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Depression Living

During the Great Depression of the 1930s, Nebraskans became accustomed to living under trying conditions. People had to cope not only with hard economic times, but with the drought and dust storms that accompanied them. Sharing and "making do" became a way of life.

The relentless heat was remembered by Ila Christensen of York, formerly of Grand Island: "Many people slept on their porches or lawns. If you were outside early in the morning, you would see them picking up their mattresses and pillows, trying to get indoors before the neighbors saw them. To cool the house at night, we would hose down the sides of the house after the sun went down. No one in our neighborhood went to bed before midnight. Instead of sitting on their porches as they formerly had, everyone took chairs and sat on their lawns. All who could slept in the afternoon.

"In the summer of 1939 I took a trip to the eastern part of the state. As soon as the bus got close to Fremont, it was as if I were in another world. The corn was so tall and green, and there was green grass. When I returned, I felt as though I was in a desert."

Mrs. Medford James, Nebraska City, and her husband were a young married couple with four small children, trying to farm on the Missouri River bottom in northeastern Otoe County. She remembered farm failures during the Depression: "People who had been renting could not meet their rent and had to go out and look for other ways and means to have a place to live. A few settled for a cave. A good number settled on building any sort of shelter. There happened to be more woodland than there is now and some cut and hewed logs and laid them up into log houses.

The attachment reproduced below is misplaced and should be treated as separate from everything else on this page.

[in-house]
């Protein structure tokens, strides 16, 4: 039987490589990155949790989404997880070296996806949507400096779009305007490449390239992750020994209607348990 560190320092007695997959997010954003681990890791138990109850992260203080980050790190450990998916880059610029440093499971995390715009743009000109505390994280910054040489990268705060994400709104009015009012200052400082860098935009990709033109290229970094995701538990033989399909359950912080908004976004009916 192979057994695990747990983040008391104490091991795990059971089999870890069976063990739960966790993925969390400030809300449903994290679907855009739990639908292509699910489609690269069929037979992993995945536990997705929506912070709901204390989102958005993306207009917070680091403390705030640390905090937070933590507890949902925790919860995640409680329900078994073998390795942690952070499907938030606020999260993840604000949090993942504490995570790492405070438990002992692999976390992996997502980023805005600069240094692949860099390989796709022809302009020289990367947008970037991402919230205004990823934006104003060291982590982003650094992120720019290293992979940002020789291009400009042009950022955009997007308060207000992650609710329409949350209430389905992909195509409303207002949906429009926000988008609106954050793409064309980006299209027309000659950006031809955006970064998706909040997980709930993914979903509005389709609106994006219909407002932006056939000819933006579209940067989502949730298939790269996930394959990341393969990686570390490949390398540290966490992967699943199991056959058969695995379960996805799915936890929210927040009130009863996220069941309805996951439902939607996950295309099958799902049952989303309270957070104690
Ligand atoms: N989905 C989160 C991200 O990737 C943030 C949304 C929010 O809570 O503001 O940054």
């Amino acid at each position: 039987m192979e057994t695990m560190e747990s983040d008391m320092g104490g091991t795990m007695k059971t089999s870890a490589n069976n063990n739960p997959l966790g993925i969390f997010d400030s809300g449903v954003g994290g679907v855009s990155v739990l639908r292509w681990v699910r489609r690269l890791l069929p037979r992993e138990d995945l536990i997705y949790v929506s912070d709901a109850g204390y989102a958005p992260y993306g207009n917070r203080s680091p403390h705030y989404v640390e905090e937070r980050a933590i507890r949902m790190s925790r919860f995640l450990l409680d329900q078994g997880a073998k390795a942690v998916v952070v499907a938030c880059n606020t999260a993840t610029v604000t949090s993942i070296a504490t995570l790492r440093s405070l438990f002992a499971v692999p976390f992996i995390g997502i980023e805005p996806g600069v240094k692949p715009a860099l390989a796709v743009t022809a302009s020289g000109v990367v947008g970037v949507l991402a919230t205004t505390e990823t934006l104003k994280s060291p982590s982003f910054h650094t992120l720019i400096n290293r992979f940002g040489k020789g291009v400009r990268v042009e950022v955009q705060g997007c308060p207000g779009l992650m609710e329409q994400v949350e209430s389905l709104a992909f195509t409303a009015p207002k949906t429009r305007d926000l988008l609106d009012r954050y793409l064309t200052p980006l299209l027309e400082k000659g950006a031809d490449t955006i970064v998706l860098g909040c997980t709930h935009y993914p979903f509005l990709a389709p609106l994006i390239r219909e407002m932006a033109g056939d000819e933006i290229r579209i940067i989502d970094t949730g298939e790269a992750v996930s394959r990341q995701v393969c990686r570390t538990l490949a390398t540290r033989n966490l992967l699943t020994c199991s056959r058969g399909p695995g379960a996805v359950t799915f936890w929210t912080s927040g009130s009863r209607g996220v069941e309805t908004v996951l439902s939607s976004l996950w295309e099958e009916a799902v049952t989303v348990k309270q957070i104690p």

"Some even went in for houses made of board and tin on the outside, finished with cardboard walls on the inside. In order to get the tin most of them saved their tin cans, cut them open at the ends, cut them open down one side and gently hammered them out smooth and straight. They used fruit crates, wooden boxes or discarded lumber of any kind. After getting the outside walls up and the sheeting on the roof, they tacked or nailed the tin on by overlapping the ends much like putting on shingles."

A few had happier memories of a time when youth and its attendant optimism enabled them to adapt successfully to hardship. Mrs. Eleanor H. Brown of Ceresco recalled: "I taught a rural school during the 30's. My salary of $45 to $75 was a fortune compared to what some people had in cash. So children could have something hot with their sandwiches on cold days, I suggested they bring some milk, cocoa, soup or leftover food from supper in a jar for their lunch the next day. In Pleasant Valley School, District 34 of Lancaster County, we were fortunate to have a coal furnace. The children would put their jars on top of the furnace when they came in the morning. By noon their food was piping hot."

(October 2008)

 

 

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Last updated 22 September 2008

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